• open panel

La Nina Perspectives



Winter has Arrived in the Tetons

It was quite the winter weekend in Jackson Hole. A pacific storm system dropped nearly 26 inches of fresh snowfall and the forecast calls for continued accumulation throughout the week. As the opening day for Grand Targhee and Jackson Hole approach, we take a moment to reflect upon the long term forecast for the 2011/2012 winter season.

In a recent publication by the National Weather Service in Wyoming, meteorologist assessed the effect of La Nina on our state. Their conclusion: not all winters and not all La Ninas are created equal. This year’s La Nina is currently forecast to be a weak to moderate La Nina, as opposed to last year’s strong event. However, the potential is there for this winter to be similar to last winter.

The evolving La Nina will shape this winter,” said Mike Halpert, deputy director of NOAA’s Climate Prediction Center. “There is a wild card, though. The erratic Arctic Oscillation can generate strong shifts in the climate patterns that could overwhelm or amplify La Nina’s typical impacts.” – NOAA


Current Snow Accumulations – 11/21/11

snowfall_graph, current snowfall totals, jackson hole, grand targhee, snowbird, la nina

november turns jackson hole snow king the mountain pulse jake johnston


La Nina in a nutshell

During cold La Nina episodes the normal patterns of tropical precipitation and atmospheric circulation become disrupted. The abnormally cold waters in the equatorial central give rise greater atmospheric disturbances, particularly in the North Pacific. La Nina episodes are associated with three prominent changes in the wintertime atmospheric flows:

  • Increased meridional (north to south) flow over the eastern North Pacific.
  • Increased high pressure blocking activity over the North Pacific.
  • Highly variable strength of the jet stream over the northwest and Canada.

In response to the more variable atmospheric circulation caused by the changing surface temperatures of the ocean, there tends to be increased rainfall and storminess associated with this weather cycle. A good thing for skiers and snowboarders intently watching the sky in anticipation of snowfall. – words and research by NOAA


Advancements in Weather Reporting for the Teton Region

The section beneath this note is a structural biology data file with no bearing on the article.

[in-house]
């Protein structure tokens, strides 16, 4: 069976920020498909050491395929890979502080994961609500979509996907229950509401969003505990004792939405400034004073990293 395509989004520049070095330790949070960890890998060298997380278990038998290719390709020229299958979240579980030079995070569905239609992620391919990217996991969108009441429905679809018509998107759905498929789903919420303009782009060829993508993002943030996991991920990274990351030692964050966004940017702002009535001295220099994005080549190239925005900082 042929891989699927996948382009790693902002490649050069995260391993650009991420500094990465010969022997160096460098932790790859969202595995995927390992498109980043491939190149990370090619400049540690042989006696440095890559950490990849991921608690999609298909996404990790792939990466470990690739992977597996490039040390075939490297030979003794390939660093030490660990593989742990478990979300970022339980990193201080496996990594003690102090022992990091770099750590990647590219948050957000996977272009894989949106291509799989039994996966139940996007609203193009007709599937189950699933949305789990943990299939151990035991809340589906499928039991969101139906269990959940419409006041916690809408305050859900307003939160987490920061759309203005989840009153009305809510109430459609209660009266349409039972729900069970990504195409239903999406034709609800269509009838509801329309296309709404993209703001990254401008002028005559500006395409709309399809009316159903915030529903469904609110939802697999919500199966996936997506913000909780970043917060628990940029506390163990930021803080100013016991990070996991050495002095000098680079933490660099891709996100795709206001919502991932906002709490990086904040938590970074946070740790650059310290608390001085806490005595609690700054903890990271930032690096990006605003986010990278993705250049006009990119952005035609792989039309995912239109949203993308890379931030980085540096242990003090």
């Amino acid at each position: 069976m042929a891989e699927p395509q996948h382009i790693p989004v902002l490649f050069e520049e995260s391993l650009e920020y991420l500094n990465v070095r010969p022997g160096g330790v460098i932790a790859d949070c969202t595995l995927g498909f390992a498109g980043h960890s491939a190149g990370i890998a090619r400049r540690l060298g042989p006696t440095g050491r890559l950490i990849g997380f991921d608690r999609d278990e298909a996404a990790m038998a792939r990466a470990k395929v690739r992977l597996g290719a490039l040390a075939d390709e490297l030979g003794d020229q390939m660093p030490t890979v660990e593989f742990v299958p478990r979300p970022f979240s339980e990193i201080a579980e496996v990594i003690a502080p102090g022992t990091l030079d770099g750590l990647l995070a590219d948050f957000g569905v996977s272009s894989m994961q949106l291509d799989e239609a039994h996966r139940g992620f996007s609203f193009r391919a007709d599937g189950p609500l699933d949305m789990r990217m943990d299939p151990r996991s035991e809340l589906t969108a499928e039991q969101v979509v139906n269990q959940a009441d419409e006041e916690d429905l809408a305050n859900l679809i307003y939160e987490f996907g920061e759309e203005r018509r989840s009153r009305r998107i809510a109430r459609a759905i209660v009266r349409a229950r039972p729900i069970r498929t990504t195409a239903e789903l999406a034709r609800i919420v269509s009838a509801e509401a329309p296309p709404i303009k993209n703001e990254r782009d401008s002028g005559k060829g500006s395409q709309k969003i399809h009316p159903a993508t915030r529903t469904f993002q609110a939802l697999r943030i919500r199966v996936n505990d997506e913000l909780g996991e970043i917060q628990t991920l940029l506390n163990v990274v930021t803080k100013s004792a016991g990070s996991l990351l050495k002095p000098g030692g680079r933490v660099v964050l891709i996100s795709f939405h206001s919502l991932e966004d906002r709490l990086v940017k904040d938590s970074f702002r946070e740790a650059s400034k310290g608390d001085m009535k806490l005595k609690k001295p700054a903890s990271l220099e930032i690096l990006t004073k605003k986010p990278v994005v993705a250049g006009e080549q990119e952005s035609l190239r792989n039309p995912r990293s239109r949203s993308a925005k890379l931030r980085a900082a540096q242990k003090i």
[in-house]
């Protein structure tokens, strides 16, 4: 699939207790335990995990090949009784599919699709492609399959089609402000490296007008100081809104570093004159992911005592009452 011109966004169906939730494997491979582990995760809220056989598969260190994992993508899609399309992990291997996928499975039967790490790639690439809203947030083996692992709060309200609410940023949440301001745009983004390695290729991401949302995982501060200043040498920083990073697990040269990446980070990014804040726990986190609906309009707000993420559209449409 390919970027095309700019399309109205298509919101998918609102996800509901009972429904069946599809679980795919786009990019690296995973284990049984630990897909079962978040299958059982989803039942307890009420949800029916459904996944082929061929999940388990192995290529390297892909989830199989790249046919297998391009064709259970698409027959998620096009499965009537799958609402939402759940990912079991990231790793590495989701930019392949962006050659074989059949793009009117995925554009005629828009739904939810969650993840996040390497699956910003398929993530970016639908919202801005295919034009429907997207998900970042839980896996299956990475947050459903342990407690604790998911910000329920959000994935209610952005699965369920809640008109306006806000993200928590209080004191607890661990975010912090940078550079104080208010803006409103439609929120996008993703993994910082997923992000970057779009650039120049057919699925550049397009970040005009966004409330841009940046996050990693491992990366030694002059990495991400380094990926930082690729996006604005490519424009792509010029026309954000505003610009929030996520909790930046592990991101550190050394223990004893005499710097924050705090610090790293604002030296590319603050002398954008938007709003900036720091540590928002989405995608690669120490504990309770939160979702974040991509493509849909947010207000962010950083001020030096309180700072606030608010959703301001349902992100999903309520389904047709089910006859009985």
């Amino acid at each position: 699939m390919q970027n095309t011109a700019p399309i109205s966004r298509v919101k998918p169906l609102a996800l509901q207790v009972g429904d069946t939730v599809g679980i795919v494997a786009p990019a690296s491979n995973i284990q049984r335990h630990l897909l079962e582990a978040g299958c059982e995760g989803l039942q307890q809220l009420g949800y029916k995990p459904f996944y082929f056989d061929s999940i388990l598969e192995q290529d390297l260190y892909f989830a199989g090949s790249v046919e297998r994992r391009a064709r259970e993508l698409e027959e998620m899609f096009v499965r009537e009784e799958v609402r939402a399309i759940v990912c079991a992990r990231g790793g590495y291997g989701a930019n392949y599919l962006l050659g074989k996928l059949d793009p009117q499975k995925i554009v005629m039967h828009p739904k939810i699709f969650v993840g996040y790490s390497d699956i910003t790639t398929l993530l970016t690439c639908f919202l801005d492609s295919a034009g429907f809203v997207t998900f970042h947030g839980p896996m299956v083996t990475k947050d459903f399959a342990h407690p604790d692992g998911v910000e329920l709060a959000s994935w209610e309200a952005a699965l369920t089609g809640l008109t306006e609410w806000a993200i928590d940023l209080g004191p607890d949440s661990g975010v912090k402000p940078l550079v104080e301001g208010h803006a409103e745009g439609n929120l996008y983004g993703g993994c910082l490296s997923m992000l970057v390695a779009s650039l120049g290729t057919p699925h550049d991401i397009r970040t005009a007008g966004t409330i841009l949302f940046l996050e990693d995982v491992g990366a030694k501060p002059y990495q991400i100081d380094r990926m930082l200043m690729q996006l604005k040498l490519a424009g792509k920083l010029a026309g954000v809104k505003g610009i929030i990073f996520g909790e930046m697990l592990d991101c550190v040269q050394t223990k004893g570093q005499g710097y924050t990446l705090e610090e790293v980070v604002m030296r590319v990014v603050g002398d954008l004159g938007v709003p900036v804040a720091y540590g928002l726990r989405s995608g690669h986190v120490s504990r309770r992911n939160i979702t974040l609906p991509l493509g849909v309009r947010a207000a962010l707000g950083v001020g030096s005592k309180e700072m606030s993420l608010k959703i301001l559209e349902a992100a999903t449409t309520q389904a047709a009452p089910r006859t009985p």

image: Judd Communications - jackson hole weather station togwotee mountain lodge

Improvements and technological advancements continue to drive forward innovation in weather prediction. Regional agencies continue to make real time maps and other information easier to access.

Obtaining the data required to make responsible decisions is critical to safety in the mountains. Fortunately, the Teton Region is home to some of the best weather resources in the Rocky Mountains. Listed below are the three regional agencies advancing the use of meteorology in Jackson Hole.


Jackson Hole Weather Resources

btac_logo_01, bridger teton avalanche center logo, national forest avalanche forecasting, jackson hole

The avalanche center provides a daily report summarizing weather conditions and their impact on avalanche activity in the region. They also maintain a variety of tools the public can use to stay up to date on current weather conditions. Commonly used data on their site includes:

The avalanche center plans to use new social media platforms to help raise awareness of hazardous snow pack conditions in the mountains.

mountain_weather_01, teton are weather forecast, jackson hole weather, wyoming weather maps, the mountain pulse

MountainWeather is a meteorological consulting company located in Jackson, Wyoming and is owned and operated by meteorologist Jim Woodmencey. The MountainWeather Forecast for Jackson Hole and the Teton Mountains is produced each weekday morning.

Additional services offered by Mountain Weather include:

NOAA_logo_01, jackson hole weather forecast, wyoming weather, grand teton national park weather, the mountain pulse

NOAA Riverton provides winter weather advisories for our region of the state. Their website offers links to reports, maps, current conditions, radar observations and more.

The Riverton station recently joined Facebook, offering new ways to stay connected to their forecast. Other services they feature include:


Other Posts from The Mountain Pulse

Powered By DynamiX